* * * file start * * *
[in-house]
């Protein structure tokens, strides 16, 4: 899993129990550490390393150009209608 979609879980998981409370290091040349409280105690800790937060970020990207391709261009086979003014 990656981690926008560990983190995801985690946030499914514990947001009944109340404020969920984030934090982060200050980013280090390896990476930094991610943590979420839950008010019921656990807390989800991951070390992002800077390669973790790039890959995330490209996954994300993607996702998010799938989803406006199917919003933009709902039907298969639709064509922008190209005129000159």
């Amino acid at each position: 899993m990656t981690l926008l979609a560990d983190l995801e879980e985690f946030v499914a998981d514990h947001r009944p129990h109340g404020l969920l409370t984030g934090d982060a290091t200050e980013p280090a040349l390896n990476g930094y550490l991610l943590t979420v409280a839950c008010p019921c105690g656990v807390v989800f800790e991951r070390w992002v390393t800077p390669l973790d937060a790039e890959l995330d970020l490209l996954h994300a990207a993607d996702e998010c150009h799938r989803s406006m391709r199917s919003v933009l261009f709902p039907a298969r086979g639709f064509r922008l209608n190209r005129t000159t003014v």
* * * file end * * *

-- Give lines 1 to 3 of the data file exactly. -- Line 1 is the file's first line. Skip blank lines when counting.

[in-house]
């Protein structure tokens, strides 16, 4: 899993129990550490390393150009209608 979609879980998981409370290091040349409280105690800790937060970020990207391709261009086979003014 990656981690926008560990983190995801985690946030499914514990947001009944109340404020969920984030934090982060200050980013280090390896990476930094991610943590979420839950008010019921656990807390989800991951070390992002800077390669973790790039890959995330490209996954994300993607996702998010799938989803406006199917919003933009709902039907298969639709064509922008190209005129000159």
């Amino acid at each position: 899993m990656t981690l926008l979609a560990d983190l995801e879980e985690f946030v499914a998981d514990h947001r009944p129990h109340g404020l969920l409370t984030g934090d982060a290091t200050e980013p280090a040349l390896n990476g930094y550490l991610l943590t979420v409280a839950c008010p019921c105690g656990v807390v989800f800790e991951r070390w992002v390393t800077p390669l973790d937060a790039e890959l995330d970020l490209l996954h994300a990207a993607d996702e998010c150009h799938r989803s406006m391709r199917s919003v933009l261009f709902p039907a298969r086979g639709f064509r922008l209608n190209r005129t000159t003014v």